OpenJurist

968 F2d 1222 United States v. Khajavirad

968 F.2d 1222

UNITED STATES of America, Plaintiff-Appellee,
v.
Abass KHAJAVIRAD, Defendant-Appellant.

No. 90-50051.

United States Court of Appeals, Ninth Circuit.

Submitted March 2, 1992.*
Decided July 9, 1992.

NOTICE: Ninth Circuit Rule 36-3 provides that dispositions other than opinions or orders designated for publication are not precedential and should not be cited except when relevant under the doctrines of law of the case, res judicata, or collateral estoppel.

Appeal from the United States District Court for the Central District of California; No. CR-89-0330-MRP, Mariana Pfaelzer, District Judge, Presiding.

C.D.Cal.

AFFIRMED.

Before HUG, PREGERSON and POOLE, Circuit Judges.

1

MEMORANDUM**

2

Abass Khajavirad appeals his jury conviction under 21 U.S.C. §§ 841(a)(1), 846, 952(a), and 960(a)(1) for the importation, possession, and attempted possession of heroin with intent to distribute. We have jurisdiction under 28 U.S.C. § 1291. We affirm.

3

Officials of the United States Customs Service intercepted two packages mailed from Singapore that were addressed to a clothing store in Los Angeles, California. The customs officials opened the packages and found two plaques which had approximately 2,192 grams of heroin hidden in their interiors. The packages were resealed and a controlled delivery was conducted with one of the packages. Khajavirad went to the store after the package was delivered, opened the package, and then left the store with the plaque. Federal agents then arrested Khajavirad.

4

The government presented evidence that Khajavirad was in Pakistan, the probable source country of the heroin, and then in Singapore around the dates that the packages were mailed. Khajavirad returned to the United States at approximately the same time that the packages arrived by mail in the United States. A search of Khajavirad's apartment turned up currency from Singapore and a business card from a store in Singapore that sold similar plaques.

I. Denial of the Motion for a New Trial

5

Khajavirad contends that the trial court abused its discretion in denying his motion for a new trial based on new evidence. The new evidence was a notarized affidavit taken in Iran of Raza Sajadid, an Iranian with whom Khajavirad had previously done business. The affidavit exculpated Khajavirad and inculpated Sajadid.

6

A district court may grant a motion for a new trial based on new evidence if the movant satisfies a five-part test: (1) the evidence must be newly discovered; (2) the failure to discover the evidence sooner must not be the result of a lack of diligence on the defendant's part; (3) the evidence must be material to the issues at trial; (4) the evidence must be neither cumulative nor merely impeaching; and (5) the evidence must indicate that a new trial would probably result in an acquittal. United States v. Kulczyk, 931 F.2d 542, 548 (9th Cir.1991). We review the denial of a motion for a new trial based on newly discovered evidence for abuse of discretion. Id.

7

In the present case, the district court judge was well within her discretion in denying the motion for a new trial. Khajavirad's failure to inform the judge before or during the trial that he was unable to locate the witness indicates a lack of due diligence. Id. at 548-49. Further, the evidence is cumulative because Khajavirad testified to the same facts at the trial. The district court judge found that the affidavit "would not add relevant evidence to that which was presented at trial." Additionally, the timing of this evidence, after Khajavirad's conviction, is suspicious. Accordingly, we find no abuse of discretion.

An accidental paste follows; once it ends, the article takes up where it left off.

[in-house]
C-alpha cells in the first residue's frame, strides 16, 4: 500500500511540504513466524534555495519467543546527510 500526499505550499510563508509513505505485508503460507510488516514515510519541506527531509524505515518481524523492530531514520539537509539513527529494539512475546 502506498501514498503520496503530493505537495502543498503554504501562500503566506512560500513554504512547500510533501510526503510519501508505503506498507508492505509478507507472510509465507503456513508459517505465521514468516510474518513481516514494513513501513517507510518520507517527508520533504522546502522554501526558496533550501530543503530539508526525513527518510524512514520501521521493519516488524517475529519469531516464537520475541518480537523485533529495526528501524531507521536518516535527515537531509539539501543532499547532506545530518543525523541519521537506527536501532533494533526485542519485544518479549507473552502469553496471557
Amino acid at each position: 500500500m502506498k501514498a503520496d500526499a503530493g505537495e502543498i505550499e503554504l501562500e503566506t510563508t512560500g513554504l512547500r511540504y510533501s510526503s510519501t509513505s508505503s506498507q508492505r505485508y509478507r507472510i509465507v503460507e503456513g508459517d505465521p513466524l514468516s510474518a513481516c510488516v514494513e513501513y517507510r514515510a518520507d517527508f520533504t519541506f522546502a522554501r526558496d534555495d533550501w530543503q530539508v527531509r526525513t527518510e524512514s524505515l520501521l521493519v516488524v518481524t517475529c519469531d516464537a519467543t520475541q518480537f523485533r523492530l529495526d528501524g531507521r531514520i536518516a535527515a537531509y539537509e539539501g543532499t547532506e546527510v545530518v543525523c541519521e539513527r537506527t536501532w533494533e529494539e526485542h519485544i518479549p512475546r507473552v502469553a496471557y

II. Sufficiency of the Evidence

8

Khajavirad contends that the evidence is insufficient to prove that he knew he was in possession of heroin. He argues that a defendant's possession of contraband without additional proof to indicate his knowledge of its presence is not sufficient to support a conviction.

9

Evidence is sufficient for conviction "if any rational trier of fact, after viewing the evidence in the light most favorable to the government, could have found the defendant guilty beyond a reasonable doubt of each essential element of the crime charged." United States v. Stauffer, 922 F.2d 508, 514 (9th Cir.1990). In determining the sufficiency of the evidence, "circumstantial evidence can be used to prove any fact, including facts from which another fact is to be inferred, and is not to be distinguished from testimonial evidence insofar as the jury's fact-finding function is concerned." Id. (quoting United States v. Kelly, 527 F.2d 961, 965 (9th Cir.1976)).

10

We have held that the "[m]ere possession of a substantial quantity of narcotics is sufficient evidence to support a finding that a defendant knowingly possessed the narcotics." United States v. Collins, 764 F.2d 647, 652 (9th Cir.1985). At the time of arrest, Khajavirad possessed the plaque which contained 101 grams of high quality heroin. Additionally, the government presented several other pieces of evidence that support an inference that Khajavirad knew that the packages contained heroin. This evidence includes a travel agent's invoice showing that Khajavirad's travels followed the timing and path of the shipment, the business card, and the currency.

11

A defendant's knowledge of the concealed contraband is a question for the trier of fact to answer, not for a court of review. United States v. Guzman, 446 F.2d 1137, 1139 (9th Cir.1971). The evidence was sufficient to sustain Khajavirad's convictions.

12

AFFIRMED.

*

This disposition is not appropriate for publication and may not be cited to or by the courts of this circuit except as provided by 9th Cir.R. 36-3

The panel unanimously found this case suitable for decision without oral argument. Fed.R.App.P. 34(a) and Ninth Circuit Rule 34-4.